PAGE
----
Join us on Tuesday, December 5th, at 5pm GMT, 6pm CET, 11am CST, 9am PST, when Brian Proffitt, from Red Hat will discuss how to build an InnerSource culture of trust on the path to open source.

InnerSource and Planning

InnerSource and Planning

Planning plays a role in InnerSource in two important situations:

Contributing teams need to understand that working on upstream code typically does need more time than making comparable changes to their own codebase that they are well familiar with. They need to be aware of the fact that even if the host team does not have to implement the change they still need to be available for mentoring and reviewing. The time needed for that increases with the size of the change required. As a result early communication with the host team is important in particular in cases of larger changes.

Host teams also need to be aware of the time needed for mentoring and reviewing. Simply telling contributing teams that they can submit changes as patches does not reduce the time to make the change to zero for the host team. In addition host teams can find themselves in the rare situation where they are flooded with pull requests. For that event there needs to be a clear understanding of business priorities for the projects sending these pull requests. When overwhelmed with patches it is often time to think about sharing ownership of the component. In particular contributors that are coming back regularly and have earned trust of the host team are good candidates to receive the title Trusted Committer.

Some friction due to slightly different work culture cannot be avoided though. For these cases it is important to explicitly set expectations.

Setting expectations

Imagine the following situation: As a contributor you finally made the change needed - likely with a little help from the host team. You proudly submit the pull request. Then - nothing happens. A day later - still no reaction. You start wondering if the host team has seen your patch. You wonder where to best ping the team about an update. This silence is very frustrating in particular for first time contributors. There are several remedies to this situation - remedies that need no coding knowledge, but require at least some basic communication skills:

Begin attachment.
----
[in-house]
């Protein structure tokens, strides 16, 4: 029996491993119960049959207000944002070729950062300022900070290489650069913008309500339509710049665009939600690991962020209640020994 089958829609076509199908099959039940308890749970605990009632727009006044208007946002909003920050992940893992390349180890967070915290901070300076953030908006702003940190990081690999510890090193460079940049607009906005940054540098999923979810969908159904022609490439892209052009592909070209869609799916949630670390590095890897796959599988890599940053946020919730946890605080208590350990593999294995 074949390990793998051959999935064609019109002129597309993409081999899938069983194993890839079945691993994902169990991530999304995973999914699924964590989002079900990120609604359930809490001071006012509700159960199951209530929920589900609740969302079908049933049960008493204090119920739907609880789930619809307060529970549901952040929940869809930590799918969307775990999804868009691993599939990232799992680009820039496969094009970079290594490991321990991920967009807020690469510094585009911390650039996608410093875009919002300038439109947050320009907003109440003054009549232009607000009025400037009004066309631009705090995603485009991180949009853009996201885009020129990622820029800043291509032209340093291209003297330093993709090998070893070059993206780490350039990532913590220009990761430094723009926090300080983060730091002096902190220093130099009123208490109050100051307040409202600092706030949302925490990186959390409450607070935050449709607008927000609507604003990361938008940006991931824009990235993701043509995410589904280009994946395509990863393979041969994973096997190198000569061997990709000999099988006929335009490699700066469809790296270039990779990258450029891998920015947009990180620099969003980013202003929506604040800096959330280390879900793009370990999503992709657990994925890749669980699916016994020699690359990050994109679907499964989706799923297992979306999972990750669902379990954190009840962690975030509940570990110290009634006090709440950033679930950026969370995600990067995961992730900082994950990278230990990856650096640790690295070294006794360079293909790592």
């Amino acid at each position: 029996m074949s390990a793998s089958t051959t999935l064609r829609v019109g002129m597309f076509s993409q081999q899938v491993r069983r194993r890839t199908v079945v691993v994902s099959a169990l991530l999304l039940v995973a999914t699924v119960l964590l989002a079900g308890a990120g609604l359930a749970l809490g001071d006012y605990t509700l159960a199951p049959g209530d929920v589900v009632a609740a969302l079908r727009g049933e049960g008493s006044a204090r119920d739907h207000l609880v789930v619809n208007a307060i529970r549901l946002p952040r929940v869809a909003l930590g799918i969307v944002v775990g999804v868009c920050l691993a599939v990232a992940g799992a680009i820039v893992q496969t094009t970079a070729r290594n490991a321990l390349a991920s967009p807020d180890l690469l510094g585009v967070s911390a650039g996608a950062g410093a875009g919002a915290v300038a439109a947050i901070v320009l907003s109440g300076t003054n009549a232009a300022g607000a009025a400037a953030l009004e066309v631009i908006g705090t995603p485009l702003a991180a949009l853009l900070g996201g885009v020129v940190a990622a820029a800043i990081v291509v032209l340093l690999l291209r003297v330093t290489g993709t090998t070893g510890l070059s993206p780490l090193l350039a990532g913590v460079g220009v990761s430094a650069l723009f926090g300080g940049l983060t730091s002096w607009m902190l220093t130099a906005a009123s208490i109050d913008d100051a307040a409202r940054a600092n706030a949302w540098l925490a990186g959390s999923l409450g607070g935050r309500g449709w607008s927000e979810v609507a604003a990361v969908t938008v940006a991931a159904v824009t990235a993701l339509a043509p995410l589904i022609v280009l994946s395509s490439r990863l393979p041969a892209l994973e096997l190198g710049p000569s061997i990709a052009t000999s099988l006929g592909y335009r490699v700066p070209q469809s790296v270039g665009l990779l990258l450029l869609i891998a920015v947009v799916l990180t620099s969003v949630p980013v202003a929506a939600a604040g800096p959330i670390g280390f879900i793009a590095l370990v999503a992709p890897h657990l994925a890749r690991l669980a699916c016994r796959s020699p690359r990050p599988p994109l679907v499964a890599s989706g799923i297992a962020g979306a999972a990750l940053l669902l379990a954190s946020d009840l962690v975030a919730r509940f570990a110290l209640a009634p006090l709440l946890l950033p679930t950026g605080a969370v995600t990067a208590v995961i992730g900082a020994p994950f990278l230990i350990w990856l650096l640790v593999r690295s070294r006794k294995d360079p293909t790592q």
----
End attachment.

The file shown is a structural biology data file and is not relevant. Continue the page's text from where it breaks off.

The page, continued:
• Make reaction times that can be expected of the host team explicit - e.g. in the contributing documentation.

  • As soon as a pull request is received communicate the expected time it will take to receive substantial feedback instead of letting contributors wait.

  • Communicate ways for contributors to get in touch with the host team and watch communication there.

Neither of these tasks needs code writing skills. This underscores the need for people beyond those who have programming knowledge. It is good practice to consider people covering these tasks as committed to the InnerSource project and include them as Trusted Committers as well.

Small vs. large changes

Small changes and patches are easy to handle - they are quick to review and often do not carry a lot of risk when merged. One way to help host teams is to make time for splitting changes into smaller chunks. Make sure to communicate the wider context these changes belong to though.

Often making larger changes requires communicating intent and purpose early. It can also be beneficial to make sure contributing team and host team have enough time set aside for working on the change together. This means that people setting team priorities need to think beyond their own team when prioritizing changes. However coordination can still happen fairly independently as typically only the pair of contributing and host team are involved.

Increasing the team around your InnerSource projects

Rarely host teams run into the challenge of receiving too many patches from contributing teams. In that case it helps thinking about moving trusted contributors to the Trusted Committer role. In addition to simply help with reviews, new Trusted Committers can help with issue triage, mentoring new contributors and the like.

When faced with a lot of interest in contributions one additional factor to consider when prioritizing mentoring help for contributors can be interest of the contributors in a long term relationship with the host team. The more time is needed for mentoring, the more likely it should be for contributors to stick around longer.

In practice sharing ownership of the component with very active contributors has proven to keep the newly minted Trusted Committers engaged with the project over a longer period of time. Typically they help keep the component up to date and mentor new contributors long after the initial motivation for the contribution has been addressed.